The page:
Monday (Dec. 12) was split into two parts. In the morning we had a planned itinerary. We spent the morning touring HIT’s (Hong Kong International Trade) shipping yards. A Johnnie alum that Paul knew named Adrienne had set up the tour for us because one of his Johnnie classmates was one of the owners of the cooperation. We were really hoping we were going to get to meet him since he is one of the five richest people in Hong Kong and the highest salary earner on the island. Unfortunately no such luck, he never made an appearance. The tour was interesting though. It explained all about the cooperation which is in charge of running the shipping docks in Hong Kong. We also took a tour of the shipping yards that was cool. After the tour and lunch we were free for the rest of the day. I had heard great things about Macao and really wanted to go. But unlike climbing the mountain, I didn’t want to go by myself. Lucky for me, Nolan wanted to go too. We decided that the free afternoon was the best chance for us to go. After a quick stop at the Ladies’ Market for a few last minute things Nolan and I headed to the ferry station. After buying our tickets at a discount counter and freaking out that it was going to turn out that we got totally ripped off we eventually made it on a ferry. The ferry ride was about an hour and half to the island. I loved every minute of it. I had forgotten how much soothing the feel of the waves rocking a boat was. We arrived on the island around 5 o’clock. We really had no idea what we were going to do; we were playing the whole thing by ear and making it up as we went along. We hopped on a bus and, by passing all the casinos and hotels, headed towards the historic district. Unfortunately because of the time most of the sites were closed. We were still able to explore the streets and walk around though. Macao’s historic district was a strange site. It was old traditional Portuguese architecture than covered with Chinese characters. It was rather bizarre and required a number of double takes. During our wandering we explored an old Portuguese military compound, a church that had burned down and all that remained was its façade perfectly preserved, some old theaters, and a variety of other old buildings. After some time though wandering around the same streets grew tiring and I was ready to head back to Hong Kong. Macao had been experience, I was glad to be able to say I had gone and seen it, but I wasn’t really loving it anymore. I was also getting more and more hungry. After a few failed attempts to find a restaurant that was open and catered to our limit budget we had to give up and just head back. After a few struggles we eventually found a bus that ran by the marina and hopped on. Thankfully our sketch discount tickets worked to get us home just as well as they had worked to get us to the island. We arrived back at 10:40. The last bus to get us back to our hotel left at 10:45. After a sprint through the ferry terminal, a race through customs, and another sprint to the parking lot we arrived at 10:46. We just missed the bus back to our hotel. By this time I was starving, however everything in the ferry terminal as closed so my only hope of getting food was to get back to the hotel. We decided to try to save a few dollars and take the subway home. Poor choice on our part. We ended up farther away from our hotel then we set out. Rather than trying again I simply told Nolan that we would be taking a taxi back. He readily agreed and in no time we were back home safe and sound at the Cosmo. By this point I was so tired I just walked across the street to the super market and bought an apple, a box of Ritz crackers, a Kinder bar, and an ice tea. I headed back to the room, ate my make shift dinner, talked to Cindy for a bit, and fell asleep.
Tuesday (Dec. 13) was our last day in China and it was completely free. We just all had to be back at the hotel by 6 to go to the Mariner’s club for an alumni event. For our free day Kia, Deanna, Sarita, and I decided to go back to Repulse Bay for the day. After breakfast we got directions from the concierge and set out on our way. We took a taxi to Nathan Street where we knew we could catch the number 6 bus which we had been told would take us straight to the bay. With relatively little trouble we caught the bus. After about ten minutes though we realized we had forgotten something. Hong Kong is an island and we were on Kowloon. The buses only run on Kowloon. So after taking the bus as far as the ferry terminal we hopped off and reevaluated. We talked to the information desk and they told us to simply take the ferry across the harbor and then catch the number 6 bus again. That’s just what we did. In about an hour we had made it to Repulse Bay. It was the perfect day for the beach. It was in the high 60’s, no wind, and not a cloud in the sky. We had a great time swimming, taking photos, playing in the sand and getting some sun before returning to the freezing cold Midwest climate. After a few hours we grabbed lunch at the 7 Eleven and caught the bus back. We then took the ferry across the harbor and from the ferry station caught a taxi home. We arrived just in time to shower and change before heading to the alumni event. At 6 Luke, Cindy, Sarita, Nolan, Deanna, Kia, Chris, Axel and I assembled in the lobby. The deal was that if we went from the hotel the program would pay for taxis there, otherwise we had to find our own way there. After a short taxi ride we were there. In true China fashion though, no one else was. So for a while we all just awkwardly sat around in the room reserved for the event waiting for people to show up. About twenty minutes later Sam and Annie finally showed up. They had left the hotel the same time as us and none of us knew what had happened to them. It turns out that their taxi driver had taken them to the other Mariner’s club on the other side of Kowloon. Oh well, eventually they got there. The alumni mixer started off to a slow start but eventually everyone warmed up and it was a lot of fun. It was really interesting to talk to the Hong Kong alums about what their experiences had been like at CSBSJU and they enjoyed hearing our thoughts on China. The tear jerking moment of the event was when Annie gave one last toast to the group to cap off our semester in China. It made us all tear up a little. The mixer was supposed to end at 8:30 but at 9:45 none of us showed any sign of leaving. Paul remarked that is seemed like none of us wanted to leave. And he was absolutely right. As long as we were all sitting around talking and laughing we didn’t have to face the truth that once we walked out the door our study abroad trip was over. For a few last minutes our group could sit together as we had for so many months and not think about what we were leaving. As Annie said in her speech, “this group, seeing each other every day, sharing all of this together had become our lives.” When we left each other at the end of that night it would no longer be our lives and we were sad to let that go. Eventually though we were forced to leave when the club closed for the night. The group said their good byes. From there, Guy, Dan, Bert, Luke, Sarita, Cindy, Kia, and I decided we weren’t quite ready to say good bye to our study abroad experience yet. We walked down to the Hong Kong cultural center and passed the time sitting on the edge of the water overlooking the skyline of Hong Kong. It was completely unplanned and it was completely wonderful. As I sat there, surrounded by the people I had become closest to during the trip I thought about what life would be like when we went home. I didn’t know, I still don’t, if we would all stay friends, if we hang out back on campus, if we would be important in each other’s lives like we had been. But I also realized that even if we don’t, it’s okay. We have a bond that nothing can break. We didn’t consciously form it. It was formed by the things we went through together and the moments we shared. We did not choose each other as friends, we chose to come to China and fate brought us together. However, as fate would have it, it brought together a group that got along incredibly well, that challenged each other, that complimented each other, and most of all came to love each other. Around midnight Kia, Cindy, Sarita, and I headed back to the hotel. After quickly making sure everything was packed and ready for the morning we both crawled into bed. Just as we were about to fall asleep we heard a knock at the door. It was Guy, Dan, Luke, and Bert. We spent the next few hours just talking and reliving our favorite moments of the trip. Slowly one by one the boys left as they came to accept that the trip was finally over. It didn’t matter that we got almost no sleep that night and almost overslept and missed our bus to the airport. It was the perfect way to cap off an amazing trip. Now we were all ready to close the chapter of our lives on China, at least until our next visit.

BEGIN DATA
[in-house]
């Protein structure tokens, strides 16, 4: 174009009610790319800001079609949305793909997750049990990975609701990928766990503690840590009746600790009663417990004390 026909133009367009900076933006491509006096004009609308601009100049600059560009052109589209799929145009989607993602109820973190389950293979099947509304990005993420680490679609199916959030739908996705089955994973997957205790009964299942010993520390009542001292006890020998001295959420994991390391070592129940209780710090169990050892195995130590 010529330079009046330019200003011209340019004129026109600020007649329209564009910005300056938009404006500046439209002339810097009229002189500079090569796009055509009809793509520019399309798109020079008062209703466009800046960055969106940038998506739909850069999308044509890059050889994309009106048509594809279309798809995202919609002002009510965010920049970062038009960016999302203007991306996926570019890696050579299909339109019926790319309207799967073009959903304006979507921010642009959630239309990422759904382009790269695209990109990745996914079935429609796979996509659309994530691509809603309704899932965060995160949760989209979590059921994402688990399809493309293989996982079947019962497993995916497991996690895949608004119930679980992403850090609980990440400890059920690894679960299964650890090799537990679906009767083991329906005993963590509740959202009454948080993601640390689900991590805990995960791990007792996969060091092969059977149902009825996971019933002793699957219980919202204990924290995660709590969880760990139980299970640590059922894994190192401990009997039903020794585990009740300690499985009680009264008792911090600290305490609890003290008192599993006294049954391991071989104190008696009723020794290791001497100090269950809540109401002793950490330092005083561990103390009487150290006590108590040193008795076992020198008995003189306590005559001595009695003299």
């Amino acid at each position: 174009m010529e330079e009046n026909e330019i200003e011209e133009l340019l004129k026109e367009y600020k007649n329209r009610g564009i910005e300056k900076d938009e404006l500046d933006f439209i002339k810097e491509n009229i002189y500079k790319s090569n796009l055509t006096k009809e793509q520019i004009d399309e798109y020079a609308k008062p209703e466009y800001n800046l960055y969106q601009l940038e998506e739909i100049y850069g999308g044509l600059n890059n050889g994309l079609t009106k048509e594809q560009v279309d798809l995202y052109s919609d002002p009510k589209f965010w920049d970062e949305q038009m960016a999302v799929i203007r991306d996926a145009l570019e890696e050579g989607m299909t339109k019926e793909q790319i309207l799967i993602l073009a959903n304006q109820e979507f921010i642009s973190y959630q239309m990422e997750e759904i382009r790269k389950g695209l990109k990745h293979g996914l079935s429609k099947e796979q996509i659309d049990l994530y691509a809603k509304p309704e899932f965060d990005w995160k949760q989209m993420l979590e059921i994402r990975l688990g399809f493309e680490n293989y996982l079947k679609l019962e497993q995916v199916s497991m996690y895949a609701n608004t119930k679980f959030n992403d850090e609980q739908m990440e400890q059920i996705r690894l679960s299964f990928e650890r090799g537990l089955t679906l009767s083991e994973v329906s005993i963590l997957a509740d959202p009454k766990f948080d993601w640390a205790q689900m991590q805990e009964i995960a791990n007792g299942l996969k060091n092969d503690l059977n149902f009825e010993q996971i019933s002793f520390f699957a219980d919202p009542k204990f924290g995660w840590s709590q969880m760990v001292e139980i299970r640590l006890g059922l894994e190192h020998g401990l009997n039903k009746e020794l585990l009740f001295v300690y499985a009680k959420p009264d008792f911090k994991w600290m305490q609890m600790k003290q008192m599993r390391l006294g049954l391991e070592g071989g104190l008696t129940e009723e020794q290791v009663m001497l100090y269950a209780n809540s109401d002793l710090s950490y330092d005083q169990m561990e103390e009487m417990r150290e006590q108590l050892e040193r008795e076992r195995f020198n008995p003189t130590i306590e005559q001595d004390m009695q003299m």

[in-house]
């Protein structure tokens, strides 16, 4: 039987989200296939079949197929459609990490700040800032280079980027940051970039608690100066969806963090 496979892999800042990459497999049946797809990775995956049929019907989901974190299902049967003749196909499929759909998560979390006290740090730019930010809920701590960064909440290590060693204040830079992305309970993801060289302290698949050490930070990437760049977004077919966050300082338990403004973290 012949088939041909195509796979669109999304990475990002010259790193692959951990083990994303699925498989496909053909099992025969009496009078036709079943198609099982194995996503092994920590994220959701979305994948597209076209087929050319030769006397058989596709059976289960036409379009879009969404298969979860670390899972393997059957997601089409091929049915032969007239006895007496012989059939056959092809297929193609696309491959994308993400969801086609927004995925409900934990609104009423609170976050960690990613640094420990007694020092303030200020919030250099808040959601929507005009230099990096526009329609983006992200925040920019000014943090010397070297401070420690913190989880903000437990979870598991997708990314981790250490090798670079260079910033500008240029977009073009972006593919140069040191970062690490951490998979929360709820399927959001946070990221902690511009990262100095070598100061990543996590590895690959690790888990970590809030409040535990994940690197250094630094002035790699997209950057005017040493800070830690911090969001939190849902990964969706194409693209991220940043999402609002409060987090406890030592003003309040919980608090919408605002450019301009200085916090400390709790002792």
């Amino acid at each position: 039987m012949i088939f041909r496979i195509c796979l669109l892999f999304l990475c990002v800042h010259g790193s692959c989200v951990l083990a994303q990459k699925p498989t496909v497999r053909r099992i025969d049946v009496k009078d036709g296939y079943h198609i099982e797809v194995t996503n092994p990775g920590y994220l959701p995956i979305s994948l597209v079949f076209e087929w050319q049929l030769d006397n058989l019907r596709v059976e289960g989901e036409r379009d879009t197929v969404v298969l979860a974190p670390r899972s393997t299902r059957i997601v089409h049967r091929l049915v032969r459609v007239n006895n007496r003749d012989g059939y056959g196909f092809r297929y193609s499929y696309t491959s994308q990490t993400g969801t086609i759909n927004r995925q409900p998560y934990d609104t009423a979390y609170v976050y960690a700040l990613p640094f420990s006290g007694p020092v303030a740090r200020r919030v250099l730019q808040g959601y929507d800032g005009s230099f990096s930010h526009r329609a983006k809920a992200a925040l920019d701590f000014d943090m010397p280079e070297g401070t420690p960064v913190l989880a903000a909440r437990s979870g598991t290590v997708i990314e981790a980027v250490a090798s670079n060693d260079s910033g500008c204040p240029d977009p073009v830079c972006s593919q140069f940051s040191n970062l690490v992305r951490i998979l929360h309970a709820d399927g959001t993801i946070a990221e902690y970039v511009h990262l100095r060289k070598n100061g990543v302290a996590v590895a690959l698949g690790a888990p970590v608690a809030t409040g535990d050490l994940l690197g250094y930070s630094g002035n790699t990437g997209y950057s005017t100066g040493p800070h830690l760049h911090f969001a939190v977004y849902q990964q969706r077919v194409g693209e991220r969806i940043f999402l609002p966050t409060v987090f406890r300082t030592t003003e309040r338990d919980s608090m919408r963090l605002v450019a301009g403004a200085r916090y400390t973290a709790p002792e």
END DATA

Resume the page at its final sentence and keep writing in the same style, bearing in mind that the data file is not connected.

Wednesday (Dec. 14) was the day of our return home. Some of the group was staying. Bert was going back to the mainland to vacation with his dad for a few days. Nolan was going back to Shanghai to spend some time with his aunt and uncle. Kia and Chris were off to Thailand. Those of us that were heading back to the US though all boarded the bus at 7:30 (well around then, Luke didn’t make it until about 7:45) and headed to the airport. There’s not much to report of our trip home besides that it was very long. We flew to Tokyo (I got lucky on that flight and had no one in the seat next to me and got to stretch out and sleep), then Chicago and then Minneapolis. By the time we reached Minneapolis our day had lasted over 30 hours and we were quite excited to be done traveling. We were excited to see our families and sleep in our own beds. After saying our good byes to each other we headed off in our separate directions. We all knew though that it was not a good bye at all, but simply a see you later.